Effects of Ideal Versus Total Body Weight Dosage of Rabbit Antithymocyte Globulin on Outcomes of Kidney Transplant Patients With High Immunologic Risk.
The optimal dose of rabbit antithymocyte globulin induction therapy in kidney transplant recipients with high immunologic risk lacks consensus. The purpose of this study was to evaluate the effect of using ideal body weight rather than total body weight for the weight-based dose calculations in this patient population.Data were retrospectively collected on 89 adult patients who received rabbit antithymocyte globulin induction therapy for high immunologic risk kidney transplant. Hospital protocol changed from the use of cumulative rabbit antithymocyte globulin doses of 7.5 mg/kg total body weight to 7.5 mg/kg ideal body weight in 2009. Patients were separated into 2 cohorts based on the amount of rabbit antithymocyte globulin (in mg/kg total body weight) received. Rate of biopsy-proven acute rejection, patient survival, and allograft function were evaluated at 90 days and 1 year after transplant. Cost of induction therapy was also evaluated.Baseline demographics were predominantly similar between the 2 cohorts. No significant difference in maintenance immunosuppression was identified. Rates of biopsy-proven acute rejection at 90 days and 1 year were similar between ideal and total body weight cohorts (4.2% vs 0% at 90 days, P = .5; 8.7% vs 0% at 1 year, P = .13). Patient survival and allograft function were also similar. Median cost of rabbit antithymocyte globulin induction therapy per patient was lower in the ideal body weight cohort, but this difference was not statistically significant ($17 542 vs $19 934; P = .3).Our results suggest that use of ideal body weight for dose calculations of rabbit antithymocyte globulin induction therapy in high immunologic risk kidney transplant recipients at 7.5 mg/kg results in low rates of acute rejection with a safety profile similar to that shown with a total body weight dosage. Use of ideal body weight for lower cumulative doses may still need further evaluation in this patient population.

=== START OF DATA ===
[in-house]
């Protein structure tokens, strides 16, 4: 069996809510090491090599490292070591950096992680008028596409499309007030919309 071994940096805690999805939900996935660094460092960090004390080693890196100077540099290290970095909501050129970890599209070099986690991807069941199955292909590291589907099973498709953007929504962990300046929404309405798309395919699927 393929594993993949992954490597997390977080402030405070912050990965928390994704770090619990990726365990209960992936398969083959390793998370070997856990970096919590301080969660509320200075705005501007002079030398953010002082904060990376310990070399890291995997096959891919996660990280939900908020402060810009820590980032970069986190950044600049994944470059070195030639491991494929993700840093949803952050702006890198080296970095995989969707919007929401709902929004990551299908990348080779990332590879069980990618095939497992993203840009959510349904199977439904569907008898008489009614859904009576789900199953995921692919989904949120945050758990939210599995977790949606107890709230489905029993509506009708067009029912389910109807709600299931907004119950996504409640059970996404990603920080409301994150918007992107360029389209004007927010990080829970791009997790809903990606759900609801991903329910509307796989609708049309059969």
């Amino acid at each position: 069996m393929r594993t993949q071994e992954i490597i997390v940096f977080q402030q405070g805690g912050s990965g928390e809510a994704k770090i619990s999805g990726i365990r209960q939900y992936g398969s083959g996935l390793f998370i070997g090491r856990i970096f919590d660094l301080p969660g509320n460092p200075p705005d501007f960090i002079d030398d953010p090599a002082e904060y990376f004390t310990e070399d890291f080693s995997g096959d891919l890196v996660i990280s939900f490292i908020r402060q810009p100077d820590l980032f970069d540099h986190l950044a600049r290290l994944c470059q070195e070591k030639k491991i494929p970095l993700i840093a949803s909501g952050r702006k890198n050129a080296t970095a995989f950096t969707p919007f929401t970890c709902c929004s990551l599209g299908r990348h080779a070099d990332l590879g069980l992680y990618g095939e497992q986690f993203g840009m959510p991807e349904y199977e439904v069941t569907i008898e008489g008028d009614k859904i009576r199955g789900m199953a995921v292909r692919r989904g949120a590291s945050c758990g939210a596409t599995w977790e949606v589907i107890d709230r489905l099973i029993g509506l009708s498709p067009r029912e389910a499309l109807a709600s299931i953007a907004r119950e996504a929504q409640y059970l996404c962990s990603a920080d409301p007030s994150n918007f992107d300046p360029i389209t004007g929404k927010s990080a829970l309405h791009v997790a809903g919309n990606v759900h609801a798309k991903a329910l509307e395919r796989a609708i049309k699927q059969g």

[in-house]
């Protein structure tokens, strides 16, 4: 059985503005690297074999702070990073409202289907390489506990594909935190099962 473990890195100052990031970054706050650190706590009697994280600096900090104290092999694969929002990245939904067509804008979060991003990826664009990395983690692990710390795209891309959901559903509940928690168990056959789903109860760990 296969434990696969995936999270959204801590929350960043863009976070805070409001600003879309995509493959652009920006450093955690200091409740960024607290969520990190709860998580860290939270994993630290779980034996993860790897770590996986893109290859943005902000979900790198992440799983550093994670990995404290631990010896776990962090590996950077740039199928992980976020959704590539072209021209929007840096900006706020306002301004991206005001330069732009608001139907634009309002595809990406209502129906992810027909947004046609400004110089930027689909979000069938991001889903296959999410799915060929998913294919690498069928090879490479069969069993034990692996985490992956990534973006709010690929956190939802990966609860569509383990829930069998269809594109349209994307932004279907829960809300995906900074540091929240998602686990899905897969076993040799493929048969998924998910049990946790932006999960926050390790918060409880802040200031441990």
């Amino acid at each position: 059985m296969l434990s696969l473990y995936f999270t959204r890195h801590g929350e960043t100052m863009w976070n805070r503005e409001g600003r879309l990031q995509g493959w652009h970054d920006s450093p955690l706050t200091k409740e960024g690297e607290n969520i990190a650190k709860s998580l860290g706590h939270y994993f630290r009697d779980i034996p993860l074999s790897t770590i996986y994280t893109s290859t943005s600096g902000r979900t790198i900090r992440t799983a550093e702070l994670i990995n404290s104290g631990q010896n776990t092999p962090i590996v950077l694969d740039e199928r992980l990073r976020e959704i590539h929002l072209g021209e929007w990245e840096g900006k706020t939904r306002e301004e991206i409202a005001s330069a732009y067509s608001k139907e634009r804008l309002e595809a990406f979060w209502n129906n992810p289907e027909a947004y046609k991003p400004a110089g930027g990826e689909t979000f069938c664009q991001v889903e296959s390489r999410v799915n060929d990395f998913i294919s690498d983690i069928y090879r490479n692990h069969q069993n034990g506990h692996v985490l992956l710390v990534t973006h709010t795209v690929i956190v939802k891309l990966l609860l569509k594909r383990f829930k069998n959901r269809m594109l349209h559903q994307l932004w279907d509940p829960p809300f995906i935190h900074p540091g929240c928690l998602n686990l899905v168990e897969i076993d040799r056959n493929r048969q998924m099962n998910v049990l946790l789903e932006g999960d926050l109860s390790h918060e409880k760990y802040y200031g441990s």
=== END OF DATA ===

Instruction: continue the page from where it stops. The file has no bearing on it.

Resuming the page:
Vacha, M; Gommer, J; Rege, A; Sanoff, S; Sudan, D; Harris, M
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